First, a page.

How to get better customer service from travel companies



During the pandemic, travelers have enjoyed the best customer service in years. Hotels greeted returning guests with rock-bottom prices. Airlines have eliminated anti-customer fees. Rental cars were cleaner than ever. But now, amid labor shortages and high inflation, the industry is reverting to its old ways.

The newest Airline quality rating highlights the shortcomings of the aviation industry. “Fewer planes arrived on time, airlines mishandled more baggage and more ticketed passengers were denied boarding,” said Brent Bowen, co-author of the report. “And we see this lack of customer service across all segments of the travel industry: understaffing, supply chain delays and a lack of management planning.”

So what can you do to get better customer service? Travelers and travel experts say you need to double down on tried-and-true strategies like persistence, courtesy, and patience. But amid the pandemic, some things have changed.

For starters, the staffing shortage associated with the Great Retirement gutted many customer service departments. If you have a problem, you’re probably talking to a bot – if you can get to one at all. User-generated reviews can help customers identify companies whose customer service has taken a hit. But there are other ways.

“Travelers should look for companies that offer 24/7 support and a way to access important information even when human support staff may not be available,” says Sourabh Gupta, co-founder and CEO of, a developer of artificial intelligence-driven speech technology. You can tell your travel company has this by looking for a “Contact Us” feature on their website, which offers 24/7 phone, chat, and email support.

With fewer agents available, it’s important that you reach out to the right person. Lorena Kurtjian Hernandez, Senior Director at medal, a developer of customer feedback management software, says it’s a mistake to call a company’s main service hotline. Chances are you’ll just end up in the phone tree limbo.

“Instead, carefully check the travel company’s website to find contact information for the specific issue you need help with,” says Hernandez. “You’re much more likely to get help from the right person in the right department when you know exactly what kind of support you need.”

There are many ways to communicate with a company and it pays to be familiar with all of them. When you travel, experts say, you have to think outside the box. Think about what happened to Chris Michaels, a Website Editor who lives outside of Chicago when he recently stayed at a DoubleTree near Houston. When his family ordered breakfast from the hotel restaurant, it took over an hour to arrive and it was cold. The waiter “barely” apologized, he said, before handing him a check for $60.

“We walked past the front desk several times to discuss the experience, but there was always a long line,” he says. So he contacted the hotel about the Hilton app. “That night, the hotel manager texted me, called my room, and called my cell phone to apologize and remove the charge from my bill,” says Michaels.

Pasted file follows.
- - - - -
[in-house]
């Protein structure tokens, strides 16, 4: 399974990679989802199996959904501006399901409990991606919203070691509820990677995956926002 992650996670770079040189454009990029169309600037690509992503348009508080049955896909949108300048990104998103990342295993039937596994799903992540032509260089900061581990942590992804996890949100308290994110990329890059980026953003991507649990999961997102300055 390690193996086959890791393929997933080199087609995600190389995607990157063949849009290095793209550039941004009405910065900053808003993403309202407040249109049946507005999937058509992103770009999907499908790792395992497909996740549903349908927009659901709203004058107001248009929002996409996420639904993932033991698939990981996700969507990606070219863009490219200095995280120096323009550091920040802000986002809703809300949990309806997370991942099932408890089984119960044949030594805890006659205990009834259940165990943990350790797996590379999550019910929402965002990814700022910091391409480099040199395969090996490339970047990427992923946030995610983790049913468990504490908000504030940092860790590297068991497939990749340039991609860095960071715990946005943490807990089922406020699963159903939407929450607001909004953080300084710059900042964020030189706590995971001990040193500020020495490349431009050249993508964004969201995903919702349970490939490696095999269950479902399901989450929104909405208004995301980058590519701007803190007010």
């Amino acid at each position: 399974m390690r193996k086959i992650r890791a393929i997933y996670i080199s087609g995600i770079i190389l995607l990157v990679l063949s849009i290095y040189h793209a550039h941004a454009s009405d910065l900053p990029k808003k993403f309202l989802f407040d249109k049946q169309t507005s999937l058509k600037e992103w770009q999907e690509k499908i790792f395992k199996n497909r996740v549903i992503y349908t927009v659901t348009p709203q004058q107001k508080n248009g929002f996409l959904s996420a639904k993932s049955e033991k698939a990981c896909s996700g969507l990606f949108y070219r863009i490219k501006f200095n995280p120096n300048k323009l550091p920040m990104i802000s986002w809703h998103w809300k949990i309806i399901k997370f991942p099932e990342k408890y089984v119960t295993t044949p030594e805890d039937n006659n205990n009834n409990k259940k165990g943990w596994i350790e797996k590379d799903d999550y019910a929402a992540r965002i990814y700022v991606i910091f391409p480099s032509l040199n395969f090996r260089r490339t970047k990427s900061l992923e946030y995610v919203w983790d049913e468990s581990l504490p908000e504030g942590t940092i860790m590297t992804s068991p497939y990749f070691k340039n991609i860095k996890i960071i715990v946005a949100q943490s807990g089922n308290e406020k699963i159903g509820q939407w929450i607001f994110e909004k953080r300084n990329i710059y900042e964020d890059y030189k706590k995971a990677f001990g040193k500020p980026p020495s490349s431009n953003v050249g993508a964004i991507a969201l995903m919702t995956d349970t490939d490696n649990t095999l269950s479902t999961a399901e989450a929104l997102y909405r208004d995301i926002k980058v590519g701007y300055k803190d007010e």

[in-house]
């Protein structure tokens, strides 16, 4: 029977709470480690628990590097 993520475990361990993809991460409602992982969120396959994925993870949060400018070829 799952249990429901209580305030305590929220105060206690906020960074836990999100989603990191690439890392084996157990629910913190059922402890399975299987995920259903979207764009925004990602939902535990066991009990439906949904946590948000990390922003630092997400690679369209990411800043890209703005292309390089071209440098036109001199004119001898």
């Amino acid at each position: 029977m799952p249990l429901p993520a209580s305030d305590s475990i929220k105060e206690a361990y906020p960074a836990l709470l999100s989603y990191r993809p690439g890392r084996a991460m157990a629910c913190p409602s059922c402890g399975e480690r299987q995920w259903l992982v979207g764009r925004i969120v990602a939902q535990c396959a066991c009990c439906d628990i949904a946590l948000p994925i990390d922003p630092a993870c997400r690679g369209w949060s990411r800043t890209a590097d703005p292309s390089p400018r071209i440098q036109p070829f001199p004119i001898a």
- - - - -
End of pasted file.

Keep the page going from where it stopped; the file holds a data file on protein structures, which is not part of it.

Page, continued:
It always helps to be kind. This has been a long and stressful summer of travel and your good manners will get you far in trying to get better customer service. “I recommend that both customers and service staff be as friendly as possible,” says Dan Skilken, President of “The more positive that experience is, the better the outcome.”

He’s right. I’ve seen this in my own consumer advocacy as well. Threatening emails that say “I’ll never do business with you again” or “I’ll sue you” are far more likely to be ignored. But friendly requests for help get attention almost immediately. Don’t be too informal, by which I mean go easy on the emoji. But a little kindness can go a long way—especially now.

Businesses know that customer service will be a challenge as travel returns to pre-pandemic levels. How they meet this challenge can make or break their success. Consider which rental company for furnished apartments blue ground had to ramp up for the summer. Blueground has always offered a fully digital experience, communicating with guests through its app, which allows customers to quickly connect during their stay. But the company has been wary of over-automating, so it now makes sure a human, not a bot, answers every contact.

“We’ve also empowered our support teams to make quick decisions,” said Nessy Ismet, Director of Client Experience at Blueground. “It allowed every guest to have a human-to-human experience.”

The situation is not hopeless. Suzanne Hodes, a retired small business owner from Weston, Florida, recently visited Rome with her husband. She says the city is still in “welcome back mode.”

“Few restaurants include service charges or tips,” she says. “You leave it up to the guest to do the right thing.” Your snack bar? Maybe – just maybe – the hospitality industry sees its happy customers and wants them to stay that way.

Prospective travelers should consider local and national health guidelines regarding the pandemic before planning a trip. For travel health advice, see the Centers for Disease Control and Prevention’s interactive travel advice map target and the CDCs Travel health advice website.


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